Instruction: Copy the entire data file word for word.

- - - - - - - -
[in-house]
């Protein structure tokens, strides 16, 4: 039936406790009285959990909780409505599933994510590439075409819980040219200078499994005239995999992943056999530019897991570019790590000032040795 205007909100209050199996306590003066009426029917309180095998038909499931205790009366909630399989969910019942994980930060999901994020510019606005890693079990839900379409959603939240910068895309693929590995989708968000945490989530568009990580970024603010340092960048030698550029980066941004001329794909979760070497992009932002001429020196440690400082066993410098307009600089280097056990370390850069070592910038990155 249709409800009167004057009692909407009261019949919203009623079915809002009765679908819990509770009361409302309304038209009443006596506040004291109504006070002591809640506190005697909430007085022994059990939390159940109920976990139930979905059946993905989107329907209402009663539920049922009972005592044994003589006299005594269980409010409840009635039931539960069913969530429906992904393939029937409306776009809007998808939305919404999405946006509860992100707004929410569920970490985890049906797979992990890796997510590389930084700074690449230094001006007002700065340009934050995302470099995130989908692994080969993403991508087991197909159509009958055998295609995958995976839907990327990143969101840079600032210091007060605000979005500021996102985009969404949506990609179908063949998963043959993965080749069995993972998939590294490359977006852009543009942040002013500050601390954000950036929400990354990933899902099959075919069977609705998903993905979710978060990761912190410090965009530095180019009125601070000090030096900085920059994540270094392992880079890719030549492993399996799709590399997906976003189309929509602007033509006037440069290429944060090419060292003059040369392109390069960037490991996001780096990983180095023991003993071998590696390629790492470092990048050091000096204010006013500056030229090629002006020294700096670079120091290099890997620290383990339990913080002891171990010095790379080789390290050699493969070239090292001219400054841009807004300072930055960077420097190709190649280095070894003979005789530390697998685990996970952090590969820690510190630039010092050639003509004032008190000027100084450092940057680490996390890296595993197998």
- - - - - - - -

[in-house]
């Protein structure tokens, strides 16, 4: 039936406790009285959990909780409505599933994510590439075409819980040219200078499994005239995999992943056999530019897991570019790590000032040795 205007909100209050199996306590003066009426029917309180095998038909499931205790009366909630399989969910019942994980930060999901994020510019606005890693079990839900379409959603939240910068895309693929590995989708968000945490989530568009990580970024603010340092960048030698550029980066941004001329794909979760070497992009932002001429020196440690400082066993410098307009600089280097056990370390850069070592910038990155 249709409800009167004057009692909407009261019949919203009623079915809002009765679908819990509770009361409302309304038209009443006596506040004291109504006070002591809640506190005697909430007085022994059990939390159940109920976990139930979905059946993905989107329907209402009663539920049922009972005592044994003589006299005594269980409010409840009635039931539960069913969530429906992904393939029937409306776009809007998808939305919404999405946006509860992100707004929410569920970490985890049906797979992990890796997510590389930084700074690449230094001006007002700065340009934050995302470099995130989908692994080969993403991508087991197909159509009958055998295609995958995976839907990327990143969101840079600032210091007060605000979005500021996102985009969404949506990609179908063949998963043959993965080749069995993972998939590294490359977006852009543009942040002013500050601390954000950036929400990354990933899902099959075919069977609705998903993905979710978060990761912190410090965009530095180019009125601070000090030096900085920059994540270094392992880079890719030549492993399996799709590399997906976003189309929509602007033509006037440069290429944060090419060292003059040369392109390069960037490991996001780096990983180095023991003993071998590696390629790492470092990048050091000096204010006013500056030229090629002006020294700096670079120091290099890997620290383990339990913080002891171990010095790379080789390290050699493969070239090292001219400054841009807004300072930055960077420097190709190649280095070894003979005789530390697998685990996970952090590969820690510190630039010092050639003509004032008190000027100084450092940057680490996390890296595993197998």